Since coach Frank Bradley’s arrival for the 2013-14 season, two Florida State freshmen have qualified individually for the NCAA Championships.
This time around a pair of rookies – Meg Brown and Summer Finke – will be FSU’s lone representatives at the NCAA Women’s Swimming and Diving Championships in Atlanta, Ga. from March 17-19.
“We need more athletes like Meg and Summer,” Bradley said. “They both have terrific attitudes, they have the right mindset and they both adapted to major changes and continue to make adjustments in order to get to where they are now. This meet is only a start to what they can do over the next three seasons. They’ve established themselves on the path we want to take our program and if they continue to grow and allow themselves to be coached, they’re going to be some of the best athletes to ever come through FSU.”
Hailing from Chelmsford, Mass., Brown is the most versatile swimmer on the roster, competing in individual medley events, fly and back races throughout her freshman season.
Meg Brown swims the 400 IM at the ACC Championships.
“My goal for coming here was to show everyone what I could do,” Brown said. “I wanted to make an immediate impact on the program and I knew I could, but it was so frustrating sitting out the first meet. So I think all of that was just bundled up and when I finally got the opportunity I just went for it.”
From her first race as a Seminole, Brown provided the spark that was desperately needed; the first to establish an NCAA inviting mark in her first meet with a 4:09.82 in the 400 IM at the SMU Classic in October. In addition to posting the second-fastest swim in school history, Brown was also selected as the meet’s high point winner.
“When Frank sent us our goal times, I put down I wanted to go a 4:12 and I thought that was a reach,” Brown said. “So when I went a 4:09 I was really shocked. I was surprised and happy. I thought I would make NCAAs towards the end of my career here, but not in my first meet and my very first collegiate swim.”
Suffering an injury which left her unable to do a flip-turn for months was frustrating, but Brown’s toughness and the support of her teammates, led to a breakthrough performance at the ACC Championships.
Pushing through the final 50 yards in both races, Brown won the B final of the 200 fly and C final of the 200 back with career-best marks, adding to her 10th-place finish in the 400 IM.
Brown was one of four swimmers from any of the Power Five conferences to score points in the 200 fly and 200 back on the same day.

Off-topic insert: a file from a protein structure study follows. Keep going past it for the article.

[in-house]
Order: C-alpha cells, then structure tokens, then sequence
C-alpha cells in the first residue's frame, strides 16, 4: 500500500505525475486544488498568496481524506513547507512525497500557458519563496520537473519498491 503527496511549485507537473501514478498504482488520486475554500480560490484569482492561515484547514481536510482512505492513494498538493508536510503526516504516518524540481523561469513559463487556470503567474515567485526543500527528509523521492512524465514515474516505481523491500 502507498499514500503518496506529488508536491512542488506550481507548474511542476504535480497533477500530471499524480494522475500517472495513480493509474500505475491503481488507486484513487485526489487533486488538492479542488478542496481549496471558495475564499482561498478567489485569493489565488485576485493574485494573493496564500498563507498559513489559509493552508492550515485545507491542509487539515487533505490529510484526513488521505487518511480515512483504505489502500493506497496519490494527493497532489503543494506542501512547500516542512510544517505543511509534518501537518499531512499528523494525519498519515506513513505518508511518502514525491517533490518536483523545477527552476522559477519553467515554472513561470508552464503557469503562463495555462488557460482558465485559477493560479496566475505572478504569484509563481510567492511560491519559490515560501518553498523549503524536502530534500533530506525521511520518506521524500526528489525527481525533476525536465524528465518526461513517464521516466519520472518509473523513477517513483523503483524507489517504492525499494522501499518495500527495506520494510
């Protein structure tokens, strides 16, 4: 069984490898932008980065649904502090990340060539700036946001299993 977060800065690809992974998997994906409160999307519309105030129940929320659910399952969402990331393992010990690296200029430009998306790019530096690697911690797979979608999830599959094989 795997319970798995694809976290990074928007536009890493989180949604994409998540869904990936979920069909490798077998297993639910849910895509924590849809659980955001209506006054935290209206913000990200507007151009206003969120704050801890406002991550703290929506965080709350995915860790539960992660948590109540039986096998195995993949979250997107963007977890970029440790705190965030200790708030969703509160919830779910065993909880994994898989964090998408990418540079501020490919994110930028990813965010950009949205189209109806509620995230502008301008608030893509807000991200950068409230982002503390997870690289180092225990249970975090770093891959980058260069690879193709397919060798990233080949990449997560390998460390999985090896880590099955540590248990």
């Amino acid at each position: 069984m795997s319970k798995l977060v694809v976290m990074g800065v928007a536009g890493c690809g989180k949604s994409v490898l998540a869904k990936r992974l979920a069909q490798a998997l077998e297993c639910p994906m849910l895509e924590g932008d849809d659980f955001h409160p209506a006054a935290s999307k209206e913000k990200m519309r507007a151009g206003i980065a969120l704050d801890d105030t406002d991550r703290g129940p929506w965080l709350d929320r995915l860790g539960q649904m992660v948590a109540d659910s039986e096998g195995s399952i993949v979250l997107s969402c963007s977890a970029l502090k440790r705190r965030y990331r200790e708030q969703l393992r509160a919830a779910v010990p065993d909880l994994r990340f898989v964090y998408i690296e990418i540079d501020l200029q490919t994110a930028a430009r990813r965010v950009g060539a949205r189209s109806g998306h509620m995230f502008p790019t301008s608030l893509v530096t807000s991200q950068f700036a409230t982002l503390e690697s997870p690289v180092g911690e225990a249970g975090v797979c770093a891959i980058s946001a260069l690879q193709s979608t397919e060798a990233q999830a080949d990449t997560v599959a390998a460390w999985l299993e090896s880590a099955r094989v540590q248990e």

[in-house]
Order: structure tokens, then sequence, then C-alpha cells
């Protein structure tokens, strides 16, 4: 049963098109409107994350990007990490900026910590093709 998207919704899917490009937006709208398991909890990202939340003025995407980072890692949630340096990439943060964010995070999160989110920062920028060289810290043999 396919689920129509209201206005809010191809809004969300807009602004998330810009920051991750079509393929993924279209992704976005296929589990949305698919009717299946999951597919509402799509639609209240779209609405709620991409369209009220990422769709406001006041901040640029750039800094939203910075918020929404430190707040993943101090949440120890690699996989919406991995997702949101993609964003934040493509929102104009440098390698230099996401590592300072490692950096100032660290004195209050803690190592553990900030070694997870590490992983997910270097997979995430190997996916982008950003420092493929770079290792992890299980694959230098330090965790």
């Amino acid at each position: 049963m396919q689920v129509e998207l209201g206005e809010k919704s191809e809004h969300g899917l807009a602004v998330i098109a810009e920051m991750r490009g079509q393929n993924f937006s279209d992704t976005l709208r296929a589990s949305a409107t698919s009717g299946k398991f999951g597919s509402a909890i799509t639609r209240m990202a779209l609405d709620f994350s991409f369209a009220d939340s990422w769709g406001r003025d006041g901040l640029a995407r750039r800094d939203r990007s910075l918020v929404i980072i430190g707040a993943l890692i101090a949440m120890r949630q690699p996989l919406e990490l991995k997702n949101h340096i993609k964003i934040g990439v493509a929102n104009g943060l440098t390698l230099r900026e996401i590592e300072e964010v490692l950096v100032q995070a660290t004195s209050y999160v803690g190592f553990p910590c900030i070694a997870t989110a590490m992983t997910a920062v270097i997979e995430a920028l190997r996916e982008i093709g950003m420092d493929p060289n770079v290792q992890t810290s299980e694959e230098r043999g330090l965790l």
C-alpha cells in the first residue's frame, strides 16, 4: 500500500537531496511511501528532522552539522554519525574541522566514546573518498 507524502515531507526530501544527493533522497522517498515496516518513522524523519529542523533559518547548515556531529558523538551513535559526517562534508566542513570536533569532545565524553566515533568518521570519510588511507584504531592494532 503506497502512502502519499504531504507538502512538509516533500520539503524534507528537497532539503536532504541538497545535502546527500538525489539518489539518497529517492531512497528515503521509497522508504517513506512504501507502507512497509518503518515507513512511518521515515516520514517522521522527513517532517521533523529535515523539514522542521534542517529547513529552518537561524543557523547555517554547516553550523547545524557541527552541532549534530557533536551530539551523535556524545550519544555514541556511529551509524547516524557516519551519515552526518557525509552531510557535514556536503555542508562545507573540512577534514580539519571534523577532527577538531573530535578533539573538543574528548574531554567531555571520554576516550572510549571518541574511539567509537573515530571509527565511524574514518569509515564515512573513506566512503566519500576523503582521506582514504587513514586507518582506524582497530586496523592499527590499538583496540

“When I swam for my club team I was used to swimming a huge event list,” Brown said. “So it actually feels weird to sit out a day of the meet. It’s not that big of a deal to me to double up and swim two events. I actually feel that I do better when I’m more tired and I have more pressure and a challenge.”
Finke is a Clearwater, Fla. native and product of the St. Petersburg Aquatics (SPA) club, which is known for producing distance swimming standouts. Though she competes alongside Brown in the 400 IM – her third event – Finke’s strength is long distance swimming, specifically during the long course season.
Summer Finke finishes sixth in the 1650 free at the ACC Championships.
“Coming in I knew I was capable of making NCAA’s,” said Finke, who arrived at FSU in time for summer session and immediately went to work. “I knew it would be tough considering my long course swimming is so much better than my short course. But I kept progressing throughout the year and in the back of my mind I knew I really wanted to make it.”
Leading the distance group all season, Finke saved her best swim for last at the ACC Championships, placing sixth in the 1650 free in 16:17.54, after taking 20th in the 500 free (4:48.36).
“We found out that it [16:17] put me at the final spot to go, so I didn’t want to take that chance of being left out, so I went to last chance and went faster,” said Finke, whose 16:15.04 at the Bulldog Last Chance meet secured her spot in the NCAA field.
Finke’s NCAA experience will be unique as she will be competing against her sister Autumn, a junior at the University of Florida. The two have been swimming the same events at the same speed for as long as she can remember.
“It was separate decisions,” Finke said of her decision to become a Seminole. “I obviously took the FSU route but it’s a lot of fun to see her at meets and race her. We’re about the same time, so we’ve raced each other my whole life, and it’s fun to still do that at this level. Who knows, we’ll probably be in the same heats.”
Roommates away from the pool, Finke and Brown happily share the responsibility of carrying the load for the Seminoles in the water, and are equally excited about their years ahead as teammates.
“It’s really exciting that it’s just us two freshmen,” Brown said. “Summer and I knew each other from another recruiting trip we went on together, so I knew her before and I heard so many good things about her this summer. It’s exciting to see her make it. I was there when she made it at the last chance meet. I was her [lap] counter and I was going crazy.”
“Coming in as a freshman you always want to make a big impact on the team,” Finke said. “But it’s awesome to actually do so. I want to see what NCAA’s are like, but I want to score points. I think it’s amazing that two freshmen made it because it shows how young our program is and it definitely says good things about our team for next year.”